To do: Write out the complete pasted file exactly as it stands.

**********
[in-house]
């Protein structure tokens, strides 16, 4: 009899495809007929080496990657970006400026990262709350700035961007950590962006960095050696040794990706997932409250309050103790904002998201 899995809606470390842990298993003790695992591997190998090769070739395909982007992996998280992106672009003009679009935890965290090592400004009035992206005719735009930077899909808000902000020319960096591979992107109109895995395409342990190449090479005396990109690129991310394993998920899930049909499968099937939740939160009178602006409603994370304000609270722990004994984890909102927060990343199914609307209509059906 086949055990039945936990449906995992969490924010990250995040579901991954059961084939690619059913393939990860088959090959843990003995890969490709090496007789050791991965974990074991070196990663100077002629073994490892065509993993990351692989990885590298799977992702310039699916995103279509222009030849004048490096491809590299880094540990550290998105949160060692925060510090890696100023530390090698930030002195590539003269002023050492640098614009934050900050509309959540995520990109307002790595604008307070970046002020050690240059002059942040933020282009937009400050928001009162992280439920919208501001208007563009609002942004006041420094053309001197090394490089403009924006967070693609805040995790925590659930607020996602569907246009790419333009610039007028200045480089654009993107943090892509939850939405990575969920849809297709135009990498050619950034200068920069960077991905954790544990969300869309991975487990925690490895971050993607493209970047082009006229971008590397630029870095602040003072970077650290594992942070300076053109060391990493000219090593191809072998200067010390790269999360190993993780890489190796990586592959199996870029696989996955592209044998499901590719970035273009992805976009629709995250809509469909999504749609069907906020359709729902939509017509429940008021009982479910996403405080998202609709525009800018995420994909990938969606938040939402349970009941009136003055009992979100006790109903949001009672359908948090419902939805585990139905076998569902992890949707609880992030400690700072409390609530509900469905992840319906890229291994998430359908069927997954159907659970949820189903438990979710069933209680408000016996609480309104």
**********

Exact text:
[in-house]
């Protein structure tokens, strides 16, 4: 009899495809007929080496990657970006400026990262709350700035961007950590962006960095050696040794990706997932409250309050103790904002998201 899995809606470390842990298993003790695992591997190998090769070739395909982007992996998280992106672009003009679009935890965290090592400004009035992206005719735009930077899909808000902000020319960096591979992107109109895995395409342990190449090479005396990109690129991310394993998920899930049909499968099937939740939160009178602006409603994370304000609270722990004994984890909102927060990343199914609307209509059906 086949055990039945936990449906995992969490924010990250995040579901991954059961084939690619059913393939990860088959090959843990003995890969490709090496007789050791991965974990074991070196990663100077002629073994490892065509993993990351692989990885590298799977992702310039699916995103279509222009030849004048490096491809590299880094540990550290998105949160060692925060510090890696100023530390090698930030002195590539003269002023050492640098614009934050900050509309959540995520990109307002790595604008307070970046002020050690240059002059942040933020282009937009400050928001009162992280439920919208501001208007563009609002942004006041420094053309001197090394490089403009924006967070693609805040995790925590659930607020996602569907246009790419333009610039007028200045480089654009993107943090892509939850939405990575969920849809297709135009990498050619950034200068920069960077991905954790544990969300869309991975487990925690490895971050993607493209970047082009006229971008590397630029870095602040003072970077650290594992942070300076053109060391990493000219090593191809072998200067010390790269999360190993993780890489190796990586592959199996870029696989996955592209044998499901590719970035273009992805976009629709995250809509469909999504749609069907906020359709729902939509017509429940008021009982479910996403405080998202609709525009800018995420994909990938969606938040939402349970009941009136003055009992979100006790109903949001009672359908948090419902939805585990139905076998569902992890949707609880992030400690700072409390609530509900469905992840319906890229291994998430359908069927997954159907659970949820189903438990979710069933209680408000016996609480309104």